Review: Slave Tribes
by Ramanan Sivaranjan on February 08, 2013
Slave Tribes is one of the first Dark Sun splat books I bought to help me run the epic D&D campaign I never ended up running. It’s authored by Bill Slavicsek, who went on to write Elves of Athas and several other books for the setting.
If these recent reviews1 all start to sound the same, it’s because these Dark Sun splat books are all quite formulaic. Slave Tribes is structured and written in a manner very similar to Elves of Athas and Dune Trader. Once more we have a book describing some niche of Athasian society: in this books case we are obviously looking at slavery and the slave tribes–slaves who have escaped their bondage and formed their own communities.
The book presents in some detail several slave tribes. For each tribe we learn the following things: their organization, their means of existence, their origin, their location and how their village is defended, their relationship with others, how one joins the tribe, and important NPCs. Each tribe’s settlement (or caravan in one case) is described with a keyed map. This section is the bulk of the book. Most of this material seems designed to help you run these tribes in a game. Some tribes could serve as allies to a group of PCs, while some tribes will make excellent enemies.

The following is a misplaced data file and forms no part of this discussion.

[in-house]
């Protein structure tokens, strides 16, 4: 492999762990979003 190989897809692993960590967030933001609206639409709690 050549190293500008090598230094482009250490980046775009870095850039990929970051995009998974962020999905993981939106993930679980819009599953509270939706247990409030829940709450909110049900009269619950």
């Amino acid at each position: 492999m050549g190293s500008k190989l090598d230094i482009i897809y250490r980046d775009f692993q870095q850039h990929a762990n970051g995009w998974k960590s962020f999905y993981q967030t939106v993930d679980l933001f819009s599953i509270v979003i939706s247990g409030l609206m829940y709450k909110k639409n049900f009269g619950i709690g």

The book begins with an overview of slavery in Athas, which isn’t particularly interesting or informative. This is followed by the description of slave tribes discussed above. That section is followed by an uninspiring discussion of life in a slave tribe. The book ends with advice on how to create a slave tribe. It more or less outlines how to produce an example tribe similar to ones found in the book. There are some lacklustre random tables to help you get started.
The interior art work is all by Baxa. If you don’t like Baxa’s artwork, you definitely won’t like his early artwork. The cover is by Brom and is super cool.
Slave Tribes is a thoroughly middle of the road splat book. There is lots of material, i’m just not sure how useful it actually is. With all of these books the presentation is so verbose I feel like a DM would need to make their own notes to help keep things straight. Still, someone else has done a lot I work for you if you need some factions and fleshed out NPCs for your game.
The last of this series of splat books is the Veiled Alliance, which I plan to read next.
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